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Eco-Justice Notes
The E-mail Commentary from Eco-Justice Ministries

Christmas Is NOT Cute
distributed 12/20/19 - ©2019

This week's issue of Eco-Justice Notes is underwritten by Lorna Lynn and Harold Palevsky of Wynnewood, Pennsylvania. Their generous support helps make this publication possible.

The church that I attend in Denver had its Christmas Pageant last Sunday. The character of Herod was one of the highlights.

The annual show is billed as a "no rehearsal, do it yourself" pageant. Those who show up that morning -- kids and adults -- can claim a part, maybe don a costume, and do their best to follow a script. The narrator/stage manager tries to keep things vaguely in control.

Herod this year was played by a woman in her late 60s. She had little advance warning of her role, so there wasn't any serious preparation. The script gave her only a few lines to speak. But somehow, in just a few moments, she managed to convey a depth of emotion fitting for that corrupt ruler. She exuded fear and anger, with a ruthless style. Several folk in the congregation booed and hissed when she finished.

After the pageant, another woman in the congregation voiced her appreciation for this retelling of the Christmas events, saying, "I'd forgotten how radical this story really is."

The dominant culture -- and, to be honest, many churches -- wants us to think of Christmas as cute or comforting. When we look back at these short passages from the Bible with an openness to eco-justice insights, though, we find that God's call to the radical vision of shalom is at the heart of the stories.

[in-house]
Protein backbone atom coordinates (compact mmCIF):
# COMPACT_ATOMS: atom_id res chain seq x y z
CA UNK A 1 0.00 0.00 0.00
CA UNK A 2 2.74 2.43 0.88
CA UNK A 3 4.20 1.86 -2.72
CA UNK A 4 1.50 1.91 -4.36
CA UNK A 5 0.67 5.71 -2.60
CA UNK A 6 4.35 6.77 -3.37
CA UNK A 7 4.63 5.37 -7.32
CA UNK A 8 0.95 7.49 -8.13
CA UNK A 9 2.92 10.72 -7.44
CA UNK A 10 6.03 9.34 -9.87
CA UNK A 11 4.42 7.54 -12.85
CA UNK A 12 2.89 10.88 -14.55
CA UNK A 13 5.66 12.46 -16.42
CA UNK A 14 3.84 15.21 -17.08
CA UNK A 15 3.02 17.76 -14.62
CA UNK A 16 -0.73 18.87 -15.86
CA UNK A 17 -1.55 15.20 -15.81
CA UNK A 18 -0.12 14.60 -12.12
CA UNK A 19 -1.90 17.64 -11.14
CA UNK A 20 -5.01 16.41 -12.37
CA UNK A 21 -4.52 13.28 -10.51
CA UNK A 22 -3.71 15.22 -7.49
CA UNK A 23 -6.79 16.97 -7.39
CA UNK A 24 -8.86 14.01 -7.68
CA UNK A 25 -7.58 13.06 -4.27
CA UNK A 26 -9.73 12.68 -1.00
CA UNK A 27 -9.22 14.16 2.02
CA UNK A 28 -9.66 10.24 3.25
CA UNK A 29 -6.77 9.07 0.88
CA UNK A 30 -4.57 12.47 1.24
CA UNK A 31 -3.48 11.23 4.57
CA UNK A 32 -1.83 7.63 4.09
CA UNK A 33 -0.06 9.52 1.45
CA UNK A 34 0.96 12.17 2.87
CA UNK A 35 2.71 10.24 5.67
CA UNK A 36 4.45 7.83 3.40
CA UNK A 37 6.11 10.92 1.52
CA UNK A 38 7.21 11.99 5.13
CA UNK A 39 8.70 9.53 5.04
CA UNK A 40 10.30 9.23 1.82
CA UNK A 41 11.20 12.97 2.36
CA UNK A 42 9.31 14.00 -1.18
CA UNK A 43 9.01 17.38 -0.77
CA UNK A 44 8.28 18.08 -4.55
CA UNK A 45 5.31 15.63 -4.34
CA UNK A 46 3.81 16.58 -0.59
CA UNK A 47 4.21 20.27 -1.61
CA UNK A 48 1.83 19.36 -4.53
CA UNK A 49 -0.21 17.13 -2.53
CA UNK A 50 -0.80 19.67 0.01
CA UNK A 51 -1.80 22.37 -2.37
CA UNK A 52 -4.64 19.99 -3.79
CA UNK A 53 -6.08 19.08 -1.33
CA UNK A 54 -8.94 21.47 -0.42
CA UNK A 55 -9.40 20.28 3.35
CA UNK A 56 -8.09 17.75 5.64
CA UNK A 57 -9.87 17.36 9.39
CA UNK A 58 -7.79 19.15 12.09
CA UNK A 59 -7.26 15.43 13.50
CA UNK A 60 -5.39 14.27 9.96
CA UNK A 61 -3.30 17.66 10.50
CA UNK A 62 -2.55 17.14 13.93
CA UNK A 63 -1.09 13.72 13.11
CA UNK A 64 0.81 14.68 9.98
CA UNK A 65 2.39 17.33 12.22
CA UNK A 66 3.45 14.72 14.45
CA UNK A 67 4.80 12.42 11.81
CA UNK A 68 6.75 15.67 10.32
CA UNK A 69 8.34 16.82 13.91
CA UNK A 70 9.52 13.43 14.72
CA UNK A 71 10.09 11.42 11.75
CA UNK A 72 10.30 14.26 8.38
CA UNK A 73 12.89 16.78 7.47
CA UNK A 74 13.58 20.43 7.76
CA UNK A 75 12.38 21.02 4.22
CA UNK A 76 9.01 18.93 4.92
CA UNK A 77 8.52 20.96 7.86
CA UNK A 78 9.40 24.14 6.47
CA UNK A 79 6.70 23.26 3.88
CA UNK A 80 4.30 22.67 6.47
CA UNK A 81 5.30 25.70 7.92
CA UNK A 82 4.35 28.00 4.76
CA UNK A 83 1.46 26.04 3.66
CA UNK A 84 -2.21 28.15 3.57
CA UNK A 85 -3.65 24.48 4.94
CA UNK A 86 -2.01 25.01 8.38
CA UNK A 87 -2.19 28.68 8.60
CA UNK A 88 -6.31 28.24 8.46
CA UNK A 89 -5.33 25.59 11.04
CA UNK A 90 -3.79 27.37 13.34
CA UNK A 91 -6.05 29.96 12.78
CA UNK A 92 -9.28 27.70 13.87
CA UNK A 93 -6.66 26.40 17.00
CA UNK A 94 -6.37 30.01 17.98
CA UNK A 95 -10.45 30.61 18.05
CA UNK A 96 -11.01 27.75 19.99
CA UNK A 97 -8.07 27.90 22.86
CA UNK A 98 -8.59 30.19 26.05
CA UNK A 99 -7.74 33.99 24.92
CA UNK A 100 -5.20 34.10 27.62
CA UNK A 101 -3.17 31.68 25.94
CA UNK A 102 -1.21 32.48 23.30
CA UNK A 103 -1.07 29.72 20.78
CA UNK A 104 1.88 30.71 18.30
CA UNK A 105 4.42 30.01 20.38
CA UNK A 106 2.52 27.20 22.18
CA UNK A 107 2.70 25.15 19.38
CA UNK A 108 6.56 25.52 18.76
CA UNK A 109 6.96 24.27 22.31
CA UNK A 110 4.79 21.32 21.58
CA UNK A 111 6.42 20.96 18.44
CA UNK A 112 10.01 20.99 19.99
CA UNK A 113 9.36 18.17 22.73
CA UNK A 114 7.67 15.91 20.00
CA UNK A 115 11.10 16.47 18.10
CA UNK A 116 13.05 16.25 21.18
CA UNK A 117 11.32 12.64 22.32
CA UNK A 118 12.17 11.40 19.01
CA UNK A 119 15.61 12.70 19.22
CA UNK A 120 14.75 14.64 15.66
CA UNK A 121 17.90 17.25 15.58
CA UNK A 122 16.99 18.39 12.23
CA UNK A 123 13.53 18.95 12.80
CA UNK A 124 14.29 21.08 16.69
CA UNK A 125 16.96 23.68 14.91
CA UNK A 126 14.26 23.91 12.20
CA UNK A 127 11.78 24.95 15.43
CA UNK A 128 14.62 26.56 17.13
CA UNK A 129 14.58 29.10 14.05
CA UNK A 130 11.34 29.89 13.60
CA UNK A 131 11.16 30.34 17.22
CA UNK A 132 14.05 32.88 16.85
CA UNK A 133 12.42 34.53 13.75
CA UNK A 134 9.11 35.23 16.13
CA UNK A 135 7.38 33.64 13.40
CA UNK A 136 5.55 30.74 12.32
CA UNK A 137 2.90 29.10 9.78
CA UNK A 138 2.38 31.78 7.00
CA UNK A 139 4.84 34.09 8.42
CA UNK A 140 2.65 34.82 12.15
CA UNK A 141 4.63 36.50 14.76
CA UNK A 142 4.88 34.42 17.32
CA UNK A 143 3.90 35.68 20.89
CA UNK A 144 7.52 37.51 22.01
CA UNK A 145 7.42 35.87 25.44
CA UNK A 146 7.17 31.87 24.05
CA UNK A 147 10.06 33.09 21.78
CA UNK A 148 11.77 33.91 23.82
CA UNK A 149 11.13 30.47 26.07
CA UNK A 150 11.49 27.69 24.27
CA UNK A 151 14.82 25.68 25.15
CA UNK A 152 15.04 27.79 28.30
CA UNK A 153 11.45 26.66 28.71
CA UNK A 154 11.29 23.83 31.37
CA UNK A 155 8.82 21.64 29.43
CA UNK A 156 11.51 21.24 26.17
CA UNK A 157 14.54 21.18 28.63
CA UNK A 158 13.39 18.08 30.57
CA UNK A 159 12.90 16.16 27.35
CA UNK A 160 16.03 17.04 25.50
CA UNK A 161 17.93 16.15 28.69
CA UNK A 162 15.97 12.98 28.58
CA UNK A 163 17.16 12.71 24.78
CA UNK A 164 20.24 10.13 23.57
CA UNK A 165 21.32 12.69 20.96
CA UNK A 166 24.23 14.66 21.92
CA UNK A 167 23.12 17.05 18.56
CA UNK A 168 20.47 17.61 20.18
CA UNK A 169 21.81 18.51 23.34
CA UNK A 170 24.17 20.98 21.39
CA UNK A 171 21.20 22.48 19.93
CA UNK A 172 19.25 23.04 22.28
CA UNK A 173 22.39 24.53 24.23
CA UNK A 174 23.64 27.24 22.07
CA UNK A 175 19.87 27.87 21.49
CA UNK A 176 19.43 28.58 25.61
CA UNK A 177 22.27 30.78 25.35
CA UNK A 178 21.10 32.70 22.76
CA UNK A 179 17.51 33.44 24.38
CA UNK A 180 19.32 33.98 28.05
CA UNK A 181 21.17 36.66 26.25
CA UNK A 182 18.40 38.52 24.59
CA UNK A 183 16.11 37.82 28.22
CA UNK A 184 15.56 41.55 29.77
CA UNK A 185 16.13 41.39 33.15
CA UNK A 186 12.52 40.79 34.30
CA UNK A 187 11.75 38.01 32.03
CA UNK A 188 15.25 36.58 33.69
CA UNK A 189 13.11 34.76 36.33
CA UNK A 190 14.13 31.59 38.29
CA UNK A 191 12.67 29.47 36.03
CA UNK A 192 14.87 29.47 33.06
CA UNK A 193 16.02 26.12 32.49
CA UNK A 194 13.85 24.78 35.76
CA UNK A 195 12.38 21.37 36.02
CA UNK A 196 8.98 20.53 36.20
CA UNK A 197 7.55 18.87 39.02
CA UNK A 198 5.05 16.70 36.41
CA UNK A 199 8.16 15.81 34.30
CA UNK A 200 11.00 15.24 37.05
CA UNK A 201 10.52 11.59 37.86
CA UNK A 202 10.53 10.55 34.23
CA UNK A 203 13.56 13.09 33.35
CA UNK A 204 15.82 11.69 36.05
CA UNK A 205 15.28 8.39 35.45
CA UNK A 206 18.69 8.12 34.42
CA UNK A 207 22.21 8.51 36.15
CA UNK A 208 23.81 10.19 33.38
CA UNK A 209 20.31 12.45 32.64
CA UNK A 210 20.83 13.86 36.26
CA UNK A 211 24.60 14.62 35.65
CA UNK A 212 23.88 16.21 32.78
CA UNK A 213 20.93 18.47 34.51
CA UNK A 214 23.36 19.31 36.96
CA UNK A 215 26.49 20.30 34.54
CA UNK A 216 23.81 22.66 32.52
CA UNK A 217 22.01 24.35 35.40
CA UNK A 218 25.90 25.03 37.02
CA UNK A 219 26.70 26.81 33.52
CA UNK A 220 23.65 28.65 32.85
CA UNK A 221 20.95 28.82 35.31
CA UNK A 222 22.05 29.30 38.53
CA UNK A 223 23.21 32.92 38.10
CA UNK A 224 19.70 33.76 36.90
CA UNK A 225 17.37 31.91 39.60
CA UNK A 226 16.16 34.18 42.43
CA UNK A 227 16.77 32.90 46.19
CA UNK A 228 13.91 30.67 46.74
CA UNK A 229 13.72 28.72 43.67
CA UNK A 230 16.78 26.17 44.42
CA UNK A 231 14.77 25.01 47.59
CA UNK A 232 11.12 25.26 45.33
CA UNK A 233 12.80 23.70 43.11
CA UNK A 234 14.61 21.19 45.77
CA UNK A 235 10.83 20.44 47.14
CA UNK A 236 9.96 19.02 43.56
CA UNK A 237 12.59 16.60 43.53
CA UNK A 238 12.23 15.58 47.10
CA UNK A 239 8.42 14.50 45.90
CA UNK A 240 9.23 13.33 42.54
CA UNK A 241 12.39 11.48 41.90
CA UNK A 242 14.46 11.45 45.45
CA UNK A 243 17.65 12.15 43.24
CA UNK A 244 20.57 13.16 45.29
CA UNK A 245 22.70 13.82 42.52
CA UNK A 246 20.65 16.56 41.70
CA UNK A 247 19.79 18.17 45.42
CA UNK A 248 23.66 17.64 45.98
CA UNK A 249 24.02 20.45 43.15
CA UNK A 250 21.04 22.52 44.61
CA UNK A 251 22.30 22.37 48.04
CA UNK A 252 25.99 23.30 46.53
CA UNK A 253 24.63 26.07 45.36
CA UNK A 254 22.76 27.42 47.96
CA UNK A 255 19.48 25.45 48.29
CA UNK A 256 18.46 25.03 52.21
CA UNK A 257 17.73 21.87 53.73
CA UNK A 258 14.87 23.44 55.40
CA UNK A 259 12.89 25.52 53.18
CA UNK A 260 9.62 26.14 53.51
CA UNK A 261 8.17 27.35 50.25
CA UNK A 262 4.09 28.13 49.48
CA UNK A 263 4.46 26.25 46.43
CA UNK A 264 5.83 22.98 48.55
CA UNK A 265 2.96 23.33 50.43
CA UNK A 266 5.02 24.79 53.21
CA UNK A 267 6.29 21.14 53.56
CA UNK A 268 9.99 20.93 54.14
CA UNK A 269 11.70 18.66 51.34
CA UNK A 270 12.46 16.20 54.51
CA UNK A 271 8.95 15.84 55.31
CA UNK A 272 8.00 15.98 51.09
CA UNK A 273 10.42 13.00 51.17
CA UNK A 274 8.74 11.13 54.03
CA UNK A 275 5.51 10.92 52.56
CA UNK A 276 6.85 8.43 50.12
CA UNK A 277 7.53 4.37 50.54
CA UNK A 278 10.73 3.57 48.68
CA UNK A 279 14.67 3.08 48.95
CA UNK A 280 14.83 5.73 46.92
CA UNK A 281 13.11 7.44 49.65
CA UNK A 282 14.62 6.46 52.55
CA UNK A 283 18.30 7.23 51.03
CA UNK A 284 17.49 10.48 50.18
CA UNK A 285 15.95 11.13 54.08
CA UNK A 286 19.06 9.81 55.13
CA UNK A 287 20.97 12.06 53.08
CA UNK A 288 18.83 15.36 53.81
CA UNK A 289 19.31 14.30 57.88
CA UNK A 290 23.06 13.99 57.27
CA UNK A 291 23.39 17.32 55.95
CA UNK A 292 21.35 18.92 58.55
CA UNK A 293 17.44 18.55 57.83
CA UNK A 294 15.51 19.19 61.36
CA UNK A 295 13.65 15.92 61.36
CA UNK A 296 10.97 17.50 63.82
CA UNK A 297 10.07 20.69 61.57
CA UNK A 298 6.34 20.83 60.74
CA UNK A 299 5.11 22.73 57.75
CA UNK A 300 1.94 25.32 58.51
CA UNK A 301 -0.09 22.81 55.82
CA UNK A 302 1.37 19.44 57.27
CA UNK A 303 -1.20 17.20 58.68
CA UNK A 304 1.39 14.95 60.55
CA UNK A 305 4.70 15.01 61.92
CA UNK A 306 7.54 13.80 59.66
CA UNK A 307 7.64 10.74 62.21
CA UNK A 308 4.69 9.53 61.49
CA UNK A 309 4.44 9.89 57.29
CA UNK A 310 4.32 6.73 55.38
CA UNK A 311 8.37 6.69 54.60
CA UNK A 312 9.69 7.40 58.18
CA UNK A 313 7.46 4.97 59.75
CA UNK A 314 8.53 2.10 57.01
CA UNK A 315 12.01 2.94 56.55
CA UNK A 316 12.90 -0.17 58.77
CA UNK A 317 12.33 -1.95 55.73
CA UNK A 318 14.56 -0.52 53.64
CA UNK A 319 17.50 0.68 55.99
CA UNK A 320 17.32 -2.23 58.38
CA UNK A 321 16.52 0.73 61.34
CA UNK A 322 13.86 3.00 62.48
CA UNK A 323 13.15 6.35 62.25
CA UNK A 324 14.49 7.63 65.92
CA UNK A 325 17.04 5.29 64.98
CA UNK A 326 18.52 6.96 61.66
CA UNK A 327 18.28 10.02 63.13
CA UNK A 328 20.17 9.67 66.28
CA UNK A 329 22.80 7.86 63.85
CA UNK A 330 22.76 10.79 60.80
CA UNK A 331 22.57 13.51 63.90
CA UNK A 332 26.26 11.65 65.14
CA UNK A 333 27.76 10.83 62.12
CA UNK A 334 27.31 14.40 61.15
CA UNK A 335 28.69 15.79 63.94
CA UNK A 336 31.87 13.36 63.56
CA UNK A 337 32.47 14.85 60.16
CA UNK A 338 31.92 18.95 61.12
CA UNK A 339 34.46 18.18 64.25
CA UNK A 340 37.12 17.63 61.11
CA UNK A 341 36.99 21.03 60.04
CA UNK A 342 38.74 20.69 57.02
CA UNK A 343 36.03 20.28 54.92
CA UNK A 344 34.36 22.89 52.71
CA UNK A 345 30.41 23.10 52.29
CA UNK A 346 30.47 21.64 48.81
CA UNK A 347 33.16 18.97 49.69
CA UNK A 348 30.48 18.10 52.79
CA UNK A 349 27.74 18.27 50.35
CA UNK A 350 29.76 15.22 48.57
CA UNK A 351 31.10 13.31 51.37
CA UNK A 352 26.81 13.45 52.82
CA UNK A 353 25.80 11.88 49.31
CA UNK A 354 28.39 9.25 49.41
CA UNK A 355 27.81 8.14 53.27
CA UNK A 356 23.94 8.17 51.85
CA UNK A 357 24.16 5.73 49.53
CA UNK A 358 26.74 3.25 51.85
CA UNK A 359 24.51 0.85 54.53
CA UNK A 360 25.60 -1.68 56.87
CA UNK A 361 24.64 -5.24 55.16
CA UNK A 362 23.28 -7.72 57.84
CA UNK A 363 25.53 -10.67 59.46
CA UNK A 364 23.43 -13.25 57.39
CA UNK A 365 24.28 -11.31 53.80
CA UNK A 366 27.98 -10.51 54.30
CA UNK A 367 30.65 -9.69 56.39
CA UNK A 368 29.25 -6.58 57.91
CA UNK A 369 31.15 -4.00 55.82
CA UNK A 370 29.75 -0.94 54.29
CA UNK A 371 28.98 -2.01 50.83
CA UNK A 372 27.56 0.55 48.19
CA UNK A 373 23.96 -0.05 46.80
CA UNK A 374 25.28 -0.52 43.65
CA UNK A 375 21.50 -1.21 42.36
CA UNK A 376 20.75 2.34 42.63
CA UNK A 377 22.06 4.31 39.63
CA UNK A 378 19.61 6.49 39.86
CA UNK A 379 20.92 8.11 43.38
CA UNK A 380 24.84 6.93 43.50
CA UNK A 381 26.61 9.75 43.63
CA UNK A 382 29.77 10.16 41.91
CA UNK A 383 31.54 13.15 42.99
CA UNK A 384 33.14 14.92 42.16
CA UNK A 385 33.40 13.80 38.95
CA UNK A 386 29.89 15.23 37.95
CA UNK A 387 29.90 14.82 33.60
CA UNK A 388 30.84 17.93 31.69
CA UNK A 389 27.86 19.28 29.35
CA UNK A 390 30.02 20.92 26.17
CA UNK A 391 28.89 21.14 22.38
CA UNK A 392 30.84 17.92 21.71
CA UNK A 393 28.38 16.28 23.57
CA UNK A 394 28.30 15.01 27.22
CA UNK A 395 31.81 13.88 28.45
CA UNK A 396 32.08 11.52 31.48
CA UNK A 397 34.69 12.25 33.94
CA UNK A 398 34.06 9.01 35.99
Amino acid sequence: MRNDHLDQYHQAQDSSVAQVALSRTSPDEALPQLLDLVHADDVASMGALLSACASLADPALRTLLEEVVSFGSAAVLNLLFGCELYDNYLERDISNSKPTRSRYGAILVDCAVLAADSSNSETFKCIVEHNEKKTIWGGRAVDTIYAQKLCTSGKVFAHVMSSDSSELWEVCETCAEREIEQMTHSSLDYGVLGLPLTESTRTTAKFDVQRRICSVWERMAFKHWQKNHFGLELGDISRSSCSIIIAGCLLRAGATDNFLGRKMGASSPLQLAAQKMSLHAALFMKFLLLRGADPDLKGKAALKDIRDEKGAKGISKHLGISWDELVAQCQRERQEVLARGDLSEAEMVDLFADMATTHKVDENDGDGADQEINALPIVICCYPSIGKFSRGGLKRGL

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Our pageant -- like those in most churches -- jumbles together the birth narratives from Luke and Matthew. Luke gives us the stable and shepherds and the choirs of angels. Matthew gives us the magi with their gifts and Herod who slaughters the innocents.

Matthew, for me, says something essential about the Christmas world -- way back then, and now. It is a world of brokenness and violence, where ruthless self-interest is all too evident. It is a world in desperate need of love, grace and God's shalom.

If we were not in such need, if "business as usual" was doing just fine, then there would be no point in the incarnation. Christmas, as the starting point for this distinctive incarnation of God, is necessary because the world was, and is, a mess. The good news of the season starts with the recognition that everything is not all right.

It is not hard to catalogue evidence of the world's brokenness. The COP25 climate talks in Madrid just ended in what amounts to failure, even as the reality of climate crisis is irrefutable. The US (as you may have heard) is split down the middle by the impeachment of our President. The oceans are choking in plastic, and PFAS "forever chemicals" are accumulating in waterways and through the food chain. Species extinction is accelerating. While stark global poverty is declining, economic inequality is increasing, both within countries and between them, as a few obscenely rich individuals each have more wealth than entire nations. Violent nationalism and racism are on the rise. I'm sure you can add to the list. Just as in Matthew's story, Herod and the empire are all around us.

Because the world is a mess, we need the imaginative and hopeful story that comes from Luke as a complement to Matthew's account. There are two important take-aways from Luke that I've named often through the years, and that bear repeating.

Luke gives us the astonishing song of Mary called the Magnificat (1:46-55). It is a poem of humility and praise, which keeps the focus on God's intentions for creation -- if we read it correctly. (Watch out for misplaced emphasis. She sings, "My soul magnifies the LORD!", not "MY soul magnifies the Lord.")